Just FYI – that scale model cover art will make a bit more sense in the context of the songs on Tranquility Base Hotel + Casino. But before we get too far into things, you’ll want to take a moment to dig on the artwork inside that gatefold as well.
As you’re digging in those sleeves, you’ll first find this full color insert complete with complete lyrics for the album. Not to mention some killer photos of the band not the back.
There’s also a digital download code included, ’cause Tranquility Base Hotel + Casino is absolutely an album you’ll want for long, ponderous walks in the city.
As for the wax, it’s a thick, black slab of lovely.
Moving along, let’s spend a few moments with Arctic Monkey’s debut album Whatever People Say I Am, That’s What I’m Not and it’s iconic cover.
No gatefold sleeve for this one, but there is some glorious photography on the inner sleeve of the cocksure lads we’ve come to know as Arctic Monkeys.
If you want to know their real names, and what they contributed to Whatever People Say I Am, That’s What I’m Not, take a quick look at the info in the corner there.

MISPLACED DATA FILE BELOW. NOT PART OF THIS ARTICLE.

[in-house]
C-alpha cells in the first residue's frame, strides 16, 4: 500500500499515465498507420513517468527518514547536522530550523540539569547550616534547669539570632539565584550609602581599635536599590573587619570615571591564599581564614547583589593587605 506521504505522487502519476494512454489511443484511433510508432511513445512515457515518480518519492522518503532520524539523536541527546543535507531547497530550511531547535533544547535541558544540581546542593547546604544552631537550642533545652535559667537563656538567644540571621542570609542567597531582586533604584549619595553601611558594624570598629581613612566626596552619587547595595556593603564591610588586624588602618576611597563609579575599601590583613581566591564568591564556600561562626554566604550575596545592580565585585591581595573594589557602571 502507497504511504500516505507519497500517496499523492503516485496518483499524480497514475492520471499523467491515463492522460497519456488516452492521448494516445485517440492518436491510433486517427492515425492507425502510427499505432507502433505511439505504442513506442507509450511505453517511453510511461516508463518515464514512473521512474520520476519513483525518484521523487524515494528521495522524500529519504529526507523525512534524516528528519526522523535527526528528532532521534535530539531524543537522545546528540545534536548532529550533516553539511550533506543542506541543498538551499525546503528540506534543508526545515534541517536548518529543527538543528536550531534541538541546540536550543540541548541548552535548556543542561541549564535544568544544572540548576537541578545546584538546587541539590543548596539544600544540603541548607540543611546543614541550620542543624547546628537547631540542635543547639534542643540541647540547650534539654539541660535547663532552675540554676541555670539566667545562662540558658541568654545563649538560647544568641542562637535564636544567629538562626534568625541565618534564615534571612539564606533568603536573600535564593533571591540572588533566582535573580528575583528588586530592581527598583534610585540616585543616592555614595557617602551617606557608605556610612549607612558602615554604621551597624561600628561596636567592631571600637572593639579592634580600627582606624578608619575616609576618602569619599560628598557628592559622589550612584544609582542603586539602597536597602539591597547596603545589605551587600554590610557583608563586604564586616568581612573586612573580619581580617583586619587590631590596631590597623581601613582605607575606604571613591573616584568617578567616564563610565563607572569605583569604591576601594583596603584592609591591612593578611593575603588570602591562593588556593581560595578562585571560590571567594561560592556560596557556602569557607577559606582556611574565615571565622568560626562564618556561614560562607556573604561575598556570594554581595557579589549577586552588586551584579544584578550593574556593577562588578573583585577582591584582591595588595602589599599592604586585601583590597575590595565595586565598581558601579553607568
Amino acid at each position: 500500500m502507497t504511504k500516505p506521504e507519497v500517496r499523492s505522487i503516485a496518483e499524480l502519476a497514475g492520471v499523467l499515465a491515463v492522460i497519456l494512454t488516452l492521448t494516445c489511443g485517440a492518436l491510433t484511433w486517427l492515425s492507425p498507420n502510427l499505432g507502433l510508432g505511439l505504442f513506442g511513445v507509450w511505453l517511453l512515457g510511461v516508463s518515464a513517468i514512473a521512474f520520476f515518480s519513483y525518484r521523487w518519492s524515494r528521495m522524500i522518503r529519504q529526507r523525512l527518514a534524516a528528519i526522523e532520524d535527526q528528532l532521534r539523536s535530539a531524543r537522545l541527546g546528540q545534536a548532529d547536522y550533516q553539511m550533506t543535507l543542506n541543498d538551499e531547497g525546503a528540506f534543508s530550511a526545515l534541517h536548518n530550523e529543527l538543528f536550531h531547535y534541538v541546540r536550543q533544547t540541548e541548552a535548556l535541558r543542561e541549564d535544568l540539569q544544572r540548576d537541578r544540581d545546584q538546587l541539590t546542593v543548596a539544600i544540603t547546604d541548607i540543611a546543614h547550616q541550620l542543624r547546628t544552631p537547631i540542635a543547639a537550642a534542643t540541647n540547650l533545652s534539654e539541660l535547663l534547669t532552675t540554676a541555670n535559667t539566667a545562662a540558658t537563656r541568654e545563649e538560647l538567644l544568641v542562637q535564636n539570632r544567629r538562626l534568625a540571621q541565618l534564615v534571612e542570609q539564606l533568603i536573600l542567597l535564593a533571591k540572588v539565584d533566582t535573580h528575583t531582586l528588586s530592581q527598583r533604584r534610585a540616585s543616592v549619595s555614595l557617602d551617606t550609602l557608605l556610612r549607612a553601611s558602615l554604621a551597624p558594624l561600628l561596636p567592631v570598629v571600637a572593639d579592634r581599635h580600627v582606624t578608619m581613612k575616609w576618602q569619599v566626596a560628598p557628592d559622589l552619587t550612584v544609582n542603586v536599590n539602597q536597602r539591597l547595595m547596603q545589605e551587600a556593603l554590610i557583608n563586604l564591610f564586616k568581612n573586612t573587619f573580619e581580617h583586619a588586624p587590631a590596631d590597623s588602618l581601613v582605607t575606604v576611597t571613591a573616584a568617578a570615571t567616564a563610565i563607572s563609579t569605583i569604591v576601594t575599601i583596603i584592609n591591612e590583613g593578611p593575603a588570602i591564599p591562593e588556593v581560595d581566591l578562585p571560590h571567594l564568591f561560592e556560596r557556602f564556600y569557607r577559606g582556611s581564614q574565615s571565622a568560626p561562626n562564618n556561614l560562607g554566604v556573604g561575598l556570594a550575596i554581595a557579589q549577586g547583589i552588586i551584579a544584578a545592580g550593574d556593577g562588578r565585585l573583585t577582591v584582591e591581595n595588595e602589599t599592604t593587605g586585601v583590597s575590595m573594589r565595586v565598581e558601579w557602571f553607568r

There’s a download cared in that sleeve as well, just in case you don’t already have a digital copy of Whatever People Say I Am, That’s What I’m Not to rock around the town with.
And yeah, there’s another slick, glossy disc inside there as well. One that comes with it’s own “day after the party” styled ashtray label.
Battle of the Bandbox
Look, there’s two new records in every single Bandbox. While it’s truly marvelous that the B-box team is doubling down on the wax every month, subscribers are certain to find themselves in the unique position of choosing a favorite between the pair. Sometimes, however, that decision is like picking between eating an apple or eating an orange. That’s the case with this month’s wildly disparate offerings from Arctic Monkeys. On one hand, there’s a garage rock stomper full of down and dirty barroom ditties. On the other, there’s a suave, sci-fi tinged lounge record about a washed up singer kicking around a hotel on the moon.